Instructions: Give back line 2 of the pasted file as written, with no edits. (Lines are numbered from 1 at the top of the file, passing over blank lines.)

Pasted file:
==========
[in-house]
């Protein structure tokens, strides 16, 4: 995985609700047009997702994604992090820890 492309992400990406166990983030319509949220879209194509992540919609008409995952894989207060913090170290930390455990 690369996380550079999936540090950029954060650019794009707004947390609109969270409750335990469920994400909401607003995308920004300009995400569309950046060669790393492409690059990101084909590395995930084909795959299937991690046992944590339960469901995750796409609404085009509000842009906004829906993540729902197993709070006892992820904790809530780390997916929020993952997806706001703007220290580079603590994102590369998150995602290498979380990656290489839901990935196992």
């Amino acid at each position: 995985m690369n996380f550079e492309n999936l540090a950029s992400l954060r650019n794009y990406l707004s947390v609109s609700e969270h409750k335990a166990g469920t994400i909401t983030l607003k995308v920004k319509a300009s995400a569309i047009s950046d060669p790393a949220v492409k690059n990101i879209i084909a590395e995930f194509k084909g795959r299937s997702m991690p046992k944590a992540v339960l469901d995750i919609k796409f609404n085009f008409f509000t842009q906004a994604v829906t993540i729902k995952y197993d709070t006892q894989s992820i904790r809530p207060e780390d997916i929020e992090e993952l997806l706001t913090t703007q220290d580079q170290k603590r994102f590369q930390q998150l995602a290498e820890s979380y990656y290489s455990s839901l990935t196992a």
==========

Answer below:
């Protein structure tokens, strides 16, 4: 995985609700047009997702994604992090820890 492309992400990406166990983030319509949220879209194509992540919609008409995952894989207060913090170290930390455990 690369996380550079999936540090950029954060650019794009707004947390609109969270409750335990469920994400909401607003995308920004300009995400569309950046060669790393492409690059990101084909590395995930084909795959299937991690046992944590339960469901995750796409609404085009509000842009906004829906993540729902197993709070006892992820904790809530780390997916929020993952997806706001703007220290580079603590994102590369998150995602290498979380990656290489839901990935196992």